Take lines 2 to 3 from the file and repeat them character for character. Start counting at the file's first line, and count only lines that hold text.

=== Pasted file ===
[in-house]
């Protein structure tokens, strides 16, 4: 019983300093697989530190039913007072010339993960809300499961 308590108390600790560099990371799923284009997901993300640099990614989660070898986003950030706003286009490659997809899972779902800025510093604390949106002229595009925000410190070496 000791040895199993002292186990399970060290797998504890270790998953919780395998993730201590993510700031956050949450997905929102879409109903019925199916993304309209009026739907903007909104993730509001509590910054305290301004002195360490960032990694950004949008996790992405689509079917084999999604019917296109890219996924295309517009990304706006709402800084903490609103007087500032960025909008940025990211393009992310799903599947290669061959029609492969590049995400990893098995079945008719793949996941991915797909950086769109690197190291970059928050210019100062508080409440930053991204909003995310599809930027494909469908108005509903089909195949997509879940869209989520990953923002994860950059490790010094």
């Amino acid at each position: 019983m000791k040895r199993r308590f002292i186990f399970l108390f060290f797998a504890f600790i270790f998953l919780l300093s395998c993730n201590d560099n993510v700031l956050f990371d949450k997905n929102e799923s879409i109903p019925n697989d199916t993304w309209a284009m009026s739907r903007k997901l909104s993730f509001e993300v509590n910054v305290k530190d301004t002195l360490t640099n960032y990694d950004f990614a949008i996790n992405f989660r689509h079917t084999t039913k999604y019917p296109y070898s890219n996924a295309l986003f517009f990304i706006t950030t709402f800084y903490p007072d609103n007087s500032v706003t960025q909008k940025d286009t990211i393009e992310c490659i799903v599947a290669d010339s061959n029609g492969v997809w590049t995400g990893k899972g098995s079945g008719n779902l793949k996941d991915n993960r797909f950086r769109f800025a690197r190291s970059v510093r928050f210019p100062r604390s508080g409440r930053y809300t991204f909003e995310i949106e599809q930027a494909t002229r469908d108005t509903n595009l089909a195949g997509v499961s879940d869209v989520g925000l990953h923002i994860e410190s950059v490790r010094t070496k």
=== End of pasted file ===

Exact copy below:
């Protein structure tokens, strides 16, 4: 019983300093697989530190039913007072010339993960809300499961 308590108390600790560099990371799923284009997901993300640099990614989660070898986003950030706003286009490659997809899972779902800025510093604390949106002229595009925000410190070496 000791040895199993002292186990399970060290797998504890270790998953919780395998993730201590993510700031956050949450997905929102879409109903019925199916993304309209009026739907903007909104993730509001509590910054305290301004002195360490960032990694950004949008996790992405689509079917084999999604019917296109890219996924295309517009990304706006709402800084903490609103007087500032960025909008940025990211393009992310799903599947290669061959029609492969590049995400990893098995079945008719793949996941991915797909950086769109690197190291970059928050210019100062508080409440930053991204909003995310599809930027494909469908108005509903089909195949997509879940869209989520990953923002994860950059490790010094």
């Amino acid at each position: 019983m000791k040895r199993r308590f002292i186990f399970l108390f060290f797998a504890f600790i270790f998953l919780l300093s395998c993730n201590d560099n993510v700031l956050f990371d949450k997905n929102e799923s879409i109903p019925n697989d199916t993304w309209a284009m009026s739907r903007k997901l909104s993730f509001e993300v509590n910054v305290k530190d301004t002195l360490t640099n960032y990694d950004f990614a949008i996790n992405f989660r689509h079917t084999t039913k999604y019917p296109y070898s890219n996924a295309l986003f517009f990304i706006t950030t709402f800084y903490p007072d609103n007087s500032v706003t960025q909008k940025d286009t990211i393009e992310c490659i799903v599947a290669d010339s061959n029609g492969v997809w590049t995400g990893k899972g098995s079945g008719n779902l793949k996941d991915n993960r797909f950086r769109f800025a690197r190291s970059v510093r928050f210019p100062r604390s508080g409440r930053y809300t991204f909003e995310i949106e599809q930027a494909t002229r469908d108005t509903n595009l089909a195949g997509v499961s879940d869209v989520g925000l990953h923002i994860e410190s950059v490790r010094t070496k």